Learn to Detach with Love
The challenge of change is learning to detach and let go. That doesn’t mean we care any less about our loved ones, but we allow them the dignity of making mistakes and finding their own way. We take care of our own needs that we may be neglecting, and we empower others to do the same by supporting their choices. That also means we empathically and lovingly allow them to suffer the resulting consequences, by not removing the natural consequences of their actions, nor having an “I told you so” attitude.
Make “Live and let live” your mantra, and practice saying things like:
- “I’m so sorry to hear about your situation.”
- “You really have a dilemma.”
- What are your options?”
- What decision (actions) are you leaning toward?” or “What does your gut tell you?”
- “Trust your instincts.”
- “I’m sure you’ll find a solution.”
- “I believe you can handle it.”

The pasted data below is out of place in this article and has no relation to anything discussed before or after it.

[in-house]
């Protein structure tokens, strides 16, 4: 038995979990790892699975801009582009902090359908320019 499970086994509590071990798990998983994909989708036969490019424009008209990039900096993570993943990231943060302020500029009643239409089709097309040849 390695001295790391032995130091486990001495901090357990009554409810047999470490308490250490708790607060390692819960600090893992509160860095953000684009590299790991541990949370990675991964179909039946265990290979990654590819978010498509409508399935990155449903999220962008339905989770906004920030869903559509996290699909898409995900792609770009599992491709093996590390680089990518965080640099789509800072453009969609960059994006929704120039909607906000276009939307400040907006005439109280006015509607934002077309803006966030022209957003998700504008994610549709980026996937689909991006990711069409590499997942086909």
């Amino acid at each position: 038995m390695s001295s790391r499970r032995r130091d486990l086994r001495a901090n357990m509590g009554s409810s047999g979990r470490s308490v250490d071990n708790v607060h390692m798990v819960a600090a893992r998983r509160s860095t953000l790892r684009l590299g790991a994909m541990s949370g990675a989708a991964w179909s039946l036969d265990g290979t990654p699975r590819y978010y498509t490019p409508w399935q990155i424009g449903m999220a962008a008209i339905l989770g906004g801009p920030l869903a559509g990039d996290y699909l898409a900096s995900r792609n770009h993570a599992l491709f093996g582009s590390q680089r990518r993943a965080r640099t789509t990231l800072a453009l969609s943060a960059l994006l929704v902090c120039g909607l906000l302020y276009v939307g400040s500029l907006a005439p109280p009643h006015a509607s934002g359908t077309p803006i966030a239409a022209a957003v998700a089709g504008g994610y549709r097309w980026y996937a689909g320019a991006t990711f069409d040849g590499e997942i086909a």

Watching those you love struggle can be very difficult, and it can take all your strength not to jump in and help, especially when others expect you to behave in the old way. They’ll likely try to reel you in to give advice and other help. Because caretaking can be a compulsion, you may need outside support to maintain your boundaries and be overwhelmed with guilt. Detachment doesn’t mean being emotionally cold, but taking a hands-off – ego-off approach. This is truly loving someone. Your guilt will lessen in time and with it resentment making for a better relationship. For more on detachment and enabling, see Codependency for Dummies, and get “14 Tips for Letting Go” on my website.
© Darlene Lancer 2015